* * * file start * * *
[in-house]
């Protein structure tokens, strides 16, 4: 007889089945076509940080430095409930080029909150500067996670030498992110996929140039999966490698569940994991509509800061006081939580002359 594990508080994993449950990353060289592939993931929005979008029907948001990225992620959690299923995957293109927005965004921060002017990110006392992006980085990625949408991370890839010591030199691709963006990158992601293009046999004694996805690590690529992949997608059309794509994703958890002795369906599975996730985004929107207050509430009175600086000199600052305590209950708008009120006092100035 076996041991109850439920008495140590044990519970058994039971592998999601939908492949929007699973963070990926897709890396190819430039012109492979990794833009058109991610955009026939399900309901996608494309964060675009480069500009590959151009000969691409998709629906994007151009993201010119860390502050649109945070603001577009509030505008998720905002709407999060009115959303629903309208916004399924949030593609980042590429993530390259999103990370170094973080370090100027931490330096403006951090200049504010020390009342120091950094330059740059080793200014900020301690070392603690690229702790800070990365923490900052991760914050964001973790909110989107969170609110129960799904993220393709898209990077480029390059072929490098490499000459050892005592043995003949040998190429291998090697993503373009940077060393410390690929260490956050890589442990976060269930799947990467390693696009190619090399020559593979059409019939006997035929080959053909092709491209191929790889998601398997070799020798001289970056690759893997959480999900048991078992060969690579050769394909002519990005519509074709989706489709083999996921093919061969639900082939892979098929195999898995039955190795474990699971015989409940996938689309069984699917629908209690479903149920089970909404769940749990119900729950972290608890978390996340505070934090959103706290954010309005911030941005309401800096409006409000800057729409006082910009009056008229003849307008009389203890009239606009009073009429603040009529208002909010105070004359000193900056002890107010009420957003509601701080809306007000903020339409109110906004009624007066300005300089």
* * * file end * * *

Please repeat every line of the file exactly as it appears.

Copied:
[in-house]
């Protein structure tokens, strides 16, 4: 007889089945076509940080430095409930080029909150500067996670030498992110996929140039999966490698569940994991509509800061006081939580002359 594990508080994993449950990353060289592939993931929005979008029907948001990225992620959690299923995957293109927005965004921060002017990110006392992006980085990625949408991370890839010591030199691709963006990158992601293009046999004694996805690590690529992949997608059309794509994703958890002795369906599975996730985004929107207050509430009175600086000199600052305590209950708008009120006092100035 076996041991109850439920008495140590044990519970058994039971592998999601939908492949929007699973963070990926897709890396190819430039012109492979990794833009058109991610955009026939399900309901996608494309964060675009480069500009590959151009000969691409998709629906994007151009993201010119860390502050649109945070603001577009509030505008998720905002709407999060009115959303629903309208916004399924949030593609980042590429993530390259999103990370170094973080370090100027931490330096403006951090200049504010020390009342120091950094330059740059080793200014900020301690070392603690690229702790800070990365923490900052991760914050964001973790909110989107969170609110129960799904993220393709898209990077480029390059072929490098490499000459050892005592043995003949040998190429291998090697993503373009940077060393410390690929260490956050890589442990976060269930799947990467390693696009190619090399020559593979059409019939006997035929080959053909092709491209191929790889998601398997070799020798001289970056690759893997959480999900048991078992060969690579050769394909002519990005519509074709989706489709083999996921093919061969639900082939892979098929195999898995039955190795474990699971015989409940996938689309069984699917629908209690479903149920089970909404769940749990119900729950972290608890978390996340505070934090959103706290954010309005911030941005309401800096409006409000800057729409006082910009009056008229003849307008009389203890009239606009009073009429603040009529208002909010105070004359000193900056002890107010009420957003509601701080809306007000903020339409109110906004009624007066300005300089």